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    Ian R: The question is a little more subtle than that Ian, but thanks anyway - you might even be right.

    Eroica: I think the term 'free-fall' is extremely dodgy but I accept and will address your comment.

    Sawicki states that the earth as a whole is in free-fall about the sun. This is not correct. By any useful definition of 'free-fall', whilst point O (Sawicki's fig.1) is in free fall, but points F and C are not. This is because O is the only point at which centripetal acceleration (w^2*r) is equal to gravitational acceleration (G*M(s) / d(s)^2). At point F centripetal acceleration exceeds gravitational and at point C gravitational exceeds centripetal. This is what 'raises' the tides not differential gravity.

    This analysis does not require any mysterious 'reverse' gravity and, if you care to do the sums, you'll see that the imbalances are exactly equal and opposite. In contrast, Sawicki's 'differential' model requires (or at least implies) a gravity reversal and it produces a 0.01% imbalance. This may not seem much but in the earth-moon system it's very significant - I've not calculated it recently but I think it's as much as 5%.

    Incidentaly, my original post contains an error:- 'differential' gravity should be 1.54e-07 not 2.41e-14. My mistake - I incorrectly squared d(e). Sorry about that.

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    Quote Originally Posted by RichardMB
    Dunk a tennis ball in water, hold it up and look at it. See the water drain to the underside? That's a tidal bulge.
    No, not really.
    You can see the problem can't you - differential gravity is 2.41e-14 ms^-2 . This is vanishingly small, it isn't even pico-gravity, but according to Sawicki that's what causes the tide.

    Please do tell me - where am I going wrong?
    The tidal bulge is also proportional to the radius of the body. A tennis ball is a lot smaller than the Earth.
    Quote Originally Posted by RichardMB
    Sawicki states that the earth as a whole is in free-fall about the sun. This is not correct. By any useful definition of 'free-fall', whilst point O (Sawicki's fig.1) is in free fall, but points F and C are not.
    Useful definition? By that definition of free fall, there are no "bodies" in free fall. That's not very useful--a term that applies to no body.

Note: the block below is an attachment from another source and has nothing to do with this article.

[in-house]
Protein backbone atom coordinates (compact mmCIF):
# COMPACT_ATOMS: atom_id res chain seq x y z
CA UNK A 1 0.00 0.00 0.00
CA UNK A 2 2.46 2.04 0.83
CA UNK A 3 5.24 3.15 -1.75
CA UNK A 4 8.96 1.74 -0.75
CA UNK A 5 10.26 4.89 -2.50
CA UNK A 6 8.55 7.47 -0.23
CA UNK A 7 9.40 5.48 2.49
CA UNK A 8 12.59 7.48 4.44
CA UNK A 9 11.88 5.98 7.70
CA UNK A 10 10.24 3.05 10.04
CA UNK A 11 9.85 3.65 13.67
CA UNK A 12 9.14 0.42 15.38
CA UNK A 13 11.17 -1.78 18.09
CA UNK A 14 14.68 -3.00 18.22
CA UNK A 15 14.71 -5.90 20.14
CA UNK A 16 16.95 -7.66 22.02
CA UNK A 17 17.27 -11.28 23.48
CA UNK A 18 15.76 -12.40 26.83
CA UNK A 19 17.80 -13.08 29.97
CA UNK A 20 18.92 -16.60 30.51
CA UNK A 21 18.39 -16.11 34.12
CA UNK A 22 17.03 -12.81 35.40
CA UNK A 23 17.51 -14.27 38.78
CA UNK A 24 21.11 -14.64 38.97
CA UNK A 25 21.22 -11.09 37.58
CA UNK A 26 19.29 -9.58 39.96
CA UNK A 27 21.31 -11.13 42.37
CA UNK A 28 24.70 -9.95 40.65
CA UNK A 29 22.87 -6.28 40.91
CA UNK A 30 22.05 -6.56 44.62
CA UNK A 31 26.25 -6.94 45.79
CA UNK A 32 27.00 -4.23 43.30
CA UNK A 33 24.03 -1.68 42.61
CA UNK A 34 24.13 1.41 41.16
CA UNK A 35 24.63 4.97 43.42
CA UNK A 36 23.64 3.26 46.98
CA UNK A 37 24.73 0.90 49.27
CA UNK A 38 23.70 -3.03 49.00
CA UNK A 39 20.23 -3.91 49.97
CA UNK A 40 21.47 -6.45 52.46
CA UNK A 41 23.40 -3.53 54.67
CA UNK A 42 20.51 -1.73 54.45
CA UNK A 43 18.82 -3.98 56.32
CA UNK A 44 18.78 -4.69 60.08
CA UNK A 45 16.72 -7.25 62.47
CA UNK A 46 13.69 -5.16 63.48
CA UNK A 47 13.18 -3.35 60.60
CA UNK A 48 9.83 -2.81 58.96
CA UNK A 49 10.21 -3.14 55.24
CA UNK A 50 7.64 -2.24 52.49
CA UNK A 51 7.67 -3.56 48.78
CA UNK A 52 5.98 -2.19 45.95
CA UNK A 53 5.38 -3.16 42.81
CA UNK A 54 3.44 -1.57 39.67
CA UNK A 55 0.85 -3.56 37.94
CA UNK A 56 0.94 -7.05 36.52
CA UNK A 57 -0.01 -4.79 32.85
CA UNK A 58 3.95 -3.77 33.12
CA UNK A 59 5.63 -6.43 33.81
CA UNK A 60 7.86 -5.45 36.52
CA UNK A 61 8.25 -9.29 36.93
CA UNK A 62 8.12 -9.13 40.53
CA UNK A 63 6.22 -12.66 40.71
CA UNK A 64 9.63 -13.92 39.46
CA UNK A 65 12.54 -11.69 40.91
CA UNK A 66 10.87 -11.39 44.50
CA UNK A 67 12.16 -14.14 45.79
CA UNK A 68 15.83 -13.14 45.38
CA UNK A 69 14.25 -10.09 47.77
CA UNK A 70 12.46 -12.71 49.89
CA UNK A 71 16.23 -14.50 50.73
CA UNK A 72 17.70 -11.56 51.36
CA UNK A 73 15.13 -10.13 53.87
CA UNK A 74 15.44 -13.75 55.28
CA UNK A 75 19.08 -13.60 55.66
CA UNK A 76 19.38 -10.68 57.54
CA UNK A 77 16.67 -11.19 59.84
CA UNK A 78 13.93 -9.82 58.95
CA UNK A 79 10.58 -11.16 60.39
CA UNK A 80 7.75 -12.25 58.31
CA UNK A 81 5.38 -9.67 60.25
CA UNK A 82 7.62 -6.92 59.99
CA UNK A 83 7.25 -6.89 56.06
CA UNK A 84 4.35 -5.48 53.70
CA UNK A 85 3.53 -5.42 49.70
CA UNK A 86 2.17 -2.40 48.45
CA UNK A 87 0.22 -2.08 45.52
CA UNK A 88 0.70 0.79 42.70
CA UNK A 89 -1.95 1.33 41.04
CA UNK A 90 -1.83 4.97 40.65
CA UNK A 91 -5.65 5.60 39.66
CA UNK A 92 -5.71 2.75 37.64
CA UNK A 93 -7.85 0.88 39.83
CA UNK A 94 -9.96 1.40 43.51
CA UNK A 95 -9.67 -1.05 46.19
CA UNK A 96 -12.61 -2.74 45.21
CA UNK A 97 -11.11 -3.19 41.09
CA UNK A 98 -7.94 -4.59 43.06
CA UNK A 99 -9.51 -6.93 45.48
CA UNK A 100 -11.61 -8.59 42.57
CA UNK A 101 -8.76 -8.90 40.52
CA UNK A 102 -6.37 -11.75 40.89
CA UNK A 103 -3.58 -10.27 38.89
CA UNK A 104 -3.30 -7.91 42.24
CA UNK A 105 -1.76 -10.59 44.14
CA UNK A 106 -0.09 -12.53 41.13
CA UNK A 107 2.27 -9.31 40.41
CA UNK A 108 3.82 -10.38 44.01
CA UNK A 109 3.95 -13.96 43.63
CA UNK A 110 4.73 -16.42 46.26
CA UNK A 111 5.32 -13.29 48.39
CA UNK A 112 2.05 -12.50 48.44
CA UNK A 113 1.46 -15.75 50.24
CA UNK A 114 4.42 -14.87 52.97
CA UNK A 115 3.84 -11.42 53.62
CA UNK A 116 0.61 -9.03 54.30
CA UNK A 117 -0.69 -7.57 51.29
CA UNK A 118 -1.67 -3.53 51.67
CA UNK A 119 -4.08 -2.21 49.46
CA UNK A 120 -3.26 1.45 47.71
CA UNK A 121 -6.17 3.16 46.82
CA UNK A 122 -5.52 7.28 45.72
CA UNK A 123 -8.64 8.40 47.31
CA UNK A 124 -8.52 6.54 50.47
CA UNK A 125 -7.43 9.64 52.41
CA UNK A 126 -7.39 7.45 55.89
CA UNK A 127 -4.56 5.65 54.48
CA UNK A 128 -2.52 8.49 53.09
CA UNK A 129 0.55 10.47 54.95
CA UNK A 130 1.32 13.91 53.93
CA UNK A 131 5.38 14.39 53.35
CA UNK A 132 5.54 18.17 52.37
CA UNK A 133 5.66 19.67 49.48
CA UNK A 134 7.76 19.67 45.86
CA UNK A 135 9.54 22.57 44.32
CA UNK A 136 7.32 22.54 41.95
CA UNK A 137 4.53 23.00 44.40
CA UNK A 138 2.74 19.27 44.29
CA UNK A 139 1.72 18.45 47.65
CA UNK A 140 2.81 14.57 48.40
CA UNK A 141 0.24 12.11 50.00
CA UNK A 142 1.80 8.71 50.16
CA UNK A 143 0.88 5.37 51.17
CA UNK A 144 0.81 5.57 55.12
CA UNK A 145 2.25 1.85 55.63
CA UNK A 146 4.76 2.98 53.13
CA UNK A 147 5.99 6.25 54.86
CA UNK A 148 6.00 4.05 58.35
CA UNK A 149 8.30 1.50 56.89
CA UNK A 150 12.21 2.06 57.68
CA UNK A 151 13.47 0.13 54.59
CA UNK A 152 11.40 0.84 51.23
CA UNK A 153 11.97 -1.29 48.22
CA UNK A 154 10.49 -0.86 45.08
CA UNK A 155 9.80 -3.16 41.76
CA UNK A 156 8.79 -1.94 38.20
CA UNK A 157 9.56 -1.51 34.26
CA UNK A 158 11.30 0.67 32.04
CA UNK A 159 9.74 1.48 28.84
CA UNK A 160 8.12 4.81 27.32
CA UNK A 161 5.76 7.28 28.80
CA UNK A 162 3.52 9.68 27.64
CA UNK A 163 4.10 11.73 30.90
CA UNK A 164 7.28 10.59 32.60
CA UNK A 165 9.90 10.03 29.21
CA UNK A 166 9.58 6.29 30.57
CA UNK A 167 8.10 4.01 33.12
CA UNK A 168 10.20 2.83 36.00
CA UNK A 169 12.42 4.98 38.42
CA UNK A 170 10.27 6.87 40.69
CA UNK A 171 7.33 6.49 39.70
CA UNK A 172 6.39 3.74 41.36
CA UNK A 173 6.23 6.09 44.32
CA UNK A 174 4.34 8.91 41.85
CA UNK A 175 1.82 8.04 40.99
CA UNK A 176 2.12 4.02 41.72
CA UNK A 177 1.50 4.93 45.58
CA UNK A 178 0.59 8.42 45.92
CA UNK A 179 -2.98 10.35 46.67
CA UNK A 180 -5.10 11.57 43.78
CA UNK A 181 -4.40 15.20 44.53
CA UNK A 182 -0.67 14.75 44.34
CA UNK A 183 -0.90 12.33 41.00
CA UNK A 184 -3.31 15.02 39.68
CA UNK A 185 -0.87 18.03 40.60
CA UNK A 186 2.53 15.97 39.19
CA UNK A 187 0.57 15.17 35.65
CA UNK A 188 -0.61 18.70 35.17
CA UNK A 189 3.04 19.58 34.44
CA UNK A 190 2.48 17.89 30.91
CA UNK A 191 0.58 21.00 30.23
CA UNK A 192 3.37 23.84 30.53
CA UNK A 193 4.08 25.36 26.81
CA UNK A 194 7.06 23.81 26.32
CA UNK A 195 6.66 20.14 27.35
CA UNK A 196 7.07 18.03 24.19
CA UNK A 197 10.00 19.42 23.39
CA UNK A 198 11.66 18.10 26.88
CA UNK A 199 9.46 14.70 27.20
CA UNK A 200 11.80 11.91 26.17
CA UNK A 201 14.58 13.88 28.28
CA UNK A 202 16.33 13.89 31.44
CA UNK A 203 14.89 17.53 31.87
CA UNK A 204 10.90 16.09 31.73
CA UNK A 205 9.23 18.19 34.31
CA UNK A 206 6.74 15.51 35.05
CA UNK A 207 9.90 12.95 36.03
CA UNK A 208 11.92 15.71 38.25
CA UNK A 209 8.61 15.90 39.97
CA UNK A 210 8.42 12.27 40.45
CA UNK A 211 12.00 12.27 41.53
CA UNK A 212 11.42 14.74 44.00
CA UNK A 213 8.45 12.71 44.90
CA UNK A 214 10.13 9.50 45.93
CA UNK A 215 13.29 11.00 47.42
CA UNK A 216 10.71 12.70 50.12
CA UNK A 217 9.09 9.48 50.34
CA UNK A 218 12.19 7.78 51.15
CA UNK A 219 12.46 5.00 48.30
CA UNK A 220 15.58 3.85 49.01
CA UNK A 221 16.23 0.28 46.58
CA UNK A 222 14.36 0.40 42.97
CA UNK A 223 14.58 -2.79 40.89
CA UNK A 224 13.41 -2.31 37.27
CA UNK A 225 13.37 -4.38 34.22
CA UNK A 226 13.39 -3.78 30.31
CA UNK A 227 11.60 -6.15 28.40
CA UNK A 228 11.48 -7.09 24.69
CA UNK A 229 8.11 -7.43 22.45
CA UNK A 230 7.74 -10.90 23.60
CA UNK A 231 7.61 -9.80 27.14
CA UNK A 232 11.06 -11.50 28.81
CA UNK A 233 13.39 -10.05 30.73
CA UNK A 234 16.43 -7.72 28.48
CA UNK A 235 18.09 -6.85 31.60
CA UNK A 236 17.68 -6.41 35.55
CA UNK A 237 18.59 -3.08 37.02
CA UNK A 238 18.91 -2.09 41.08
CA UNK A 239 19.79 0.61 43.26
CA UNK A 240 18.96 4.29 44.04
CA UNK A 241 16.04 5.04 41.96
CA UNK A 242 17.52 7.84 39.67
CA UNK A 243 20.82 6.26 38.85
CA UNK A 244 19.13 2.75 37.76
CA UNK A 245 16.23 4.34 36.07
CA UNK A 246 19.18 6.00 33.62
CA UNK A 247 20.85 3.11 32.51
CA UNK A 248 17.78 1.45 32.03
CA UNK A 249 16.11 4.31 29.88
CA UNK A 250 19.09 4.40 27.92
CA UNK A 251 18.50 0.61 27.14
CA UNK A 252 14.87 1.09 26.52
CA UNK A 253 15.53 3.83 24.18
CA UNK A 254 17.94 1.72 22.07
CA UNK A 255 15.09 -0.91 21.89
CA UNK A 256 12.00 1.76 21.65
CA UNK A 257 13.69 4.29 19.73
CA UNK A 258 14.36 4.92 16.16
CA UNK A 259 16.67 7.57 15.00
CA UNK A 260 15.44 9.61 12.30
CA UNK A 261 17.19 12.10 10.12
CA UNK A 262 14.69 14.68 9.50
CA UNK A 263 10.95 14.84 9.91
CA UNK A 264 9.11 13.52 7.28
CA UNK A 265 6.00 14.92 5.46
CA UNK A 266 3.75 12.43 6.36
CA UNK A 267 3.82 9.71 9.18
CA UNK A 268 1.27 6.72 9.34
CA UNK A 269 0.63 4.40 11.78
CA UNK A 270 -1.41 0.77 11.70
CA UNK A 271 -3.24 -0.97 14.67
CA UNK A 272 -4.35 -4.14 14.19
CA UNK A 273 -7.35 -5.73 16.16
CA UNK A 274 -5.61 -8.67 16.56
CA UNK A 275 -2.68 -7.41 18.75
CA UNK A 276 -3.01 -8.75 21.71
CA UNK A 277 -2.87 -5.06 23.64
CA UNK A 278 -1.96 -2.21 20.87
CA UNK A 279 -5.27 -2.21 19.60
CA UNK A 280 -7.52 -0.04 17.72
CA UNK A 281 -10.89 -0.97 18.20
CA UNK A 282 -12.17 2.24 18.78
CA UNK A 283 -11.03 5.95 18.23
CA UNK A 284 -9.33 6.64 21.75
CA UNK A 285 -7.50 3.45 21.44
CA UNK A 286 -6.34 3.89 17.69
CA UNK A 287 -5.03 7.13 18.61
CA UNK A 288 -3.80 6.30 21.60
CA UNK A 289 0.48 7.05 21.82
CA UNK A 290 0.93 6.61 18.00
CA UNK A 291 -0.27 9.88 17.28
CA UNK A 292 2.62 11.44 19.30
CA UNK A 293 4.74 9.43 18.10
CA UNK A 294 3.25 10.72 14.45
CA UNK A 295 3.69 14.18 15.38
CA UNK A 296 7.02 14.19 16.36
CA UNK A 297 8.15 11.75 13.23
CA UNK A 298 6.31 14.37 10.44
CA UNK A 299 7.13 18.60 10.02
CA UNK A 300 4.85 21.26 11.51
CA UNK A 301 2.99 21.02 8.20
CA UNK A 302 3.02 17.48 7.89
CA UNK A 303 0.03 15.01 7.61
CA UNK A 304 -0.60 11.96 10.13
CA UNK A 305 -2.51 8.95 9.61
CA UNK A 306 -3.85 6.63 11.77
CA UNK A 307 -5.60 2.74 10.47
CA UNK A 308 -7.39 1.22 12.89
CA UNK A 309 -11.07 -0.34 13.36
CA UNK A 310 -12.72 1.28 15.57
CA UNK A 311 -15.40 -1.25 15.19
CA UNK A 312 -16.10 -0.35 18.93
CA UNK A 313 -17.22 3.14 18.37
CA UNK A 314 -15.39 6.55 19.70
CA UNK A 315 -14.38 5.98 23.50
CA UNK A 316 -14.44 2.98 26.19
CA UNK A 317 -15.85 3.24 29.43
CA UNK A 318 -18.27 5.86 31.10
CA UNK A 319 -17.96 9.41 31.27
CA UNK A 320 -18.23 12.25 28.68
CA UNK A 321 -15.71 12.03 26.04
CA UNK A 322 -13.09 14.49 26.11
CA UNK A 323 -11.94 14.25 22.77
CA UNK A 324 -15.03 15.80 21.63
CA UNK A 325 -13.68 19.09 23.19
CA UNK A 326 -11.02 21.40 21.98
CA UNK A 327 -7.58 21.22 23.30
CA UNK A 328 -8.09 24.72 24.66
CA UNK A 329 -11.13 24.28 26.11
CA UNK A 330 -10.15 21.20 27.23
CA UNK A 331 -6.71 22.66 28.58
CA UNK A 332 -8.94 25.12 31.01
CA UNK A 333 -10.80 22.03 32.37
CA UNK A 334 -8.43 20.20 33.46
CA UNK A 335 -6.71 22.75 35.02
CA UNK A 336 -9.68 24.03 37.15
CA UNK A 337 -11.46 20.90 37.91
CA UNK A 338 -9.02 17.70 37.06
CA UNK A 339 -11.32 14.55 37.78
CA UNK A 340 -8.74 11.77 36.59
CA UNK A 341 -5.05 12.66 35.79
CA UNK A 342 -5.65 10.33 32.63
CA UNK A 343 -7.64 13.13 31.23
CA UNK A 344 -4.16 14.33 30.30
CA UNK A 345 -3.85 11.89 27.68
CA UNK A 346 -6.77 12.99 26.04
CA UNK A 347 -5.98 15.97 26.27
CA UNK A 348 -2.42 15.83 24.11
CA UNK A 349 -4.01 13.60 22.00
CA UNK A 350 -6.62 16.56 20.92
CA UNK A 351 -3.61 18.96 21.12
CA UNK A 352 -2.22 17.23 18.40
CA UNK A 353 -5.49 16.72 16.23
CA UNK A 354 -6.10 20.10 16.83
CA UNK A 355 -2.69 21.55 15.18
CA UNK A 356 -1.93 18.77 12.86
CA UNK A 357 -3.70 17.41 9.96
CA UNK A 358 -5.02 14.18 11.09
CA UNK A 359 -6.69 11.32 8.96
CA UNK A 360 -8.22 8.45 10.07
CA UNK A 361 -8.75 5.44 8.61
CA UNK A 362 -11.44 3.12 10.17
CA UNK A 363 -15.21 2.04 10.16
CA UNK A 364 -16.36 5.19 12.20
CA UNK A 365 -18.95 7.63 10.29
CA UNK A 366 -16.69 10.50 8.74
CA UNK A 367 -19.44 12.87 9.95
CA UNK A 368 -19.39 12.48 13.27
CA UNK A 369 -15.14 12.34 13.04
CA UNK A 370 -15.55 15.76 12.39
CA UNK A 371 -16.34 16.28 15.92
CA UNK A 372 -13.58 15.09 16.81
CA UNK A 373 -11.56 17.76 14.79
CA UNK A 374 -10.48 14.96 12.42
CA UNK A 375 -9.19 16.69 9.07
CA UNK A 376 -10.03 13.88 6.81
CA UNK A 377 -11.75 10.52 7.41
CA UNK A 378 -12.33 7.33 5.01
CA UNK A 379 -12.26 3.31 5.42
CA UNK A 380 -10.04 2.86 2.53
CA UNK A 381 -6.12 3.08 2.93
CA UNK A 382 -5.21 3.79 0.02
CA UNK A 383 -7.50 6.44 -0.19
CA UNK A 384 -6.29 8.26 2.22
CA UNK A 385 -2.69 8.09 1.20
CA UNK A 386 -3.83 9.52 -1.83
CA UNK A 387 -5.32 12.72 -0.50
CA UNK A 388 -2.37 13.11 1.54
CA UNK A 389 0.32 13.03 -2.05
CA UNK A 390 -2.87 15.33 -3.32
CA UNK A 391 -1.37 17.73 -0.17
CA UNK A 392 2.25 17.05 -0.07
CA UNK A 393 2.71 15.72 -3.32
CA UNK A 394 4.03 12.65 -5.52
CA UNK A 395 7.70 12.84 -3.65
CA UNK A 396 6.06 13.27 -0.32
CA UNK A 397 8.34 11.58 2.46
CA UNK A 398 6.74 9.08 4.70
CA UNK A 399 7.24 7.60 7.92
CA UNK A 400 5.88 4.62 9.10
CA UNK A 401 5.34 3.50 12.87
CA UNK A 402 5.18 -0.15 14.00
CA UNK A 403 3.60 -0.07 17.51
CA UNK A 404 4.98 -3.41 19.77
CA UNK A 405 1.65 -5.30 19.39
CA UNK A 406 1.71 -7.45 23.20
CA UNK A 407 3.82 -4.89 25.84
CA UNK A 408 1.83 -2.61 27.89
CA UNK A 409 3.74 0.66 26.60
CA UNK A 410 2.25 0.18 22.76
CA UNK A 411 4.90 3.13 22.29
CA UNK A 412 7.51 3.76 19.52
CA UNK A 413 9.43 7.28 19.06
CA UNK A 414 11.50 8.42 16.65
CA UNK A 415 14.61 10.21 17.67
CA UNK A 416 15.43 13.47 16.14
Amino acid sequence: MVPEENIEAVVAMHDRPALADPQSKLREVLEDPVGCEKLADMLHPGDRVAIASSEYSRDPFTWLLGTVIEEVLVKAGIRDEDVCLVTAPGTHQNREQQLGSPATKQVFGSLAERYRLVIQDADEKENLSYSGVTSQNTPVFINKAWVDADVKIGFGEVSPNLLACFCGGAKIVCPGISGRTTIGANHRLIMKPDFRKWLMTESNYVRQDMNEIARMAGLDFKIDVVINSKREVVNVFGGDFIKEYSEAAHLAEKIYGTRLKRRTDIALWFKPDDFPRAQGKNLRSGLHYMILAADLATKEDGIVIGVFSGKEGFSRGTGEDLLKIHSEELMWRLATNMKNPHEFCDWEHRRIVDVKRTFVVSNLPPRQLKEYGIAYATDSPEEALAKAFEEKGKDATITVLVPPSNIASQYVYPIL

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    Quote Originally Posted by RichardMB
    At point F centripetal acceleration exceeds gravitational and at point C gravitational exceeds centripetal. This is what 'raises' the tides not differential gravity.
    Are you suggesting that there would be no tides if the Earth were not rotating on its axis? Or have I misunderstood you?

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    Quote Originally Posted by RichardMB
    Sawicki states that the earth as a whole is in free-fall about the sun. This is not correct. By any useful definition of 'free-fall' ... [snip]
    My definition of "free-fall" is "subject only to gravitational forces." What's yours?

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    Quote Originally Posted by Eroica
    Quote Originally Posted by RichardMB
    At point F centripetal acceleration exceeds gravitational and at point C gravitational exceeds centripetal. This is what 'raises' the tides not differential gravity.
    Are you suggesting that there would be no tides if the Earth were not rotating on its axis? Or have I misunderstood you?
    I'm pretty sure he is talking about the centrifictional force due to the body's revolution around the central body. Gravity is the centripetal force.

    One aspect of this issue that is often overlooked is that on a rigid body in revolution, the centrificitional force is constant, in magnitude and direction--and so does not induce a difference across the body. That's why most explanations use the differential gravity, because it doesn't matter whether the body is in the free fall of an orbit, or falling "straight down."

    I don't have the trouble that many have in recognizing centrifugal effects as a force, but in this case, it is not necessary.

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    Eroica wrote:
    My definition of "free-fall" is "subject only to gravitational forces." What's yours?

    Oh, cheers, mine's a Boddingtons. Your definition looks fine to me, but are you absolutely certain this is what Sawicki means? because if he means something else you'll not be understanding his model. My definition isn't important, I gave it a stab and milli360 jumped on me so I've lost interest - I've really no idea what it means.

    [b]Eroica wrote:
    Are you suggesting that there would be no tides if the Earth were not rotating on its axis? Or have I misunderstood you?
    You've misunderstood me, I didn't mention earth's axis, I was referring to earth's annual rotation about the solar barycentre same as Sawicki was - I'll come back to it in a moment. What I was saying is that without centripetal acceleration (annual solar) the sun's gravity would produce a single tide, much the same as on the tennis ball and for the exactly same reason.

    milli360 wrote
    One aspect of this issue that is often overlooked is that on a rigid body in revolution, the centrificitional force is constant, in magnitude and direction--and so does not induce a difference across the body.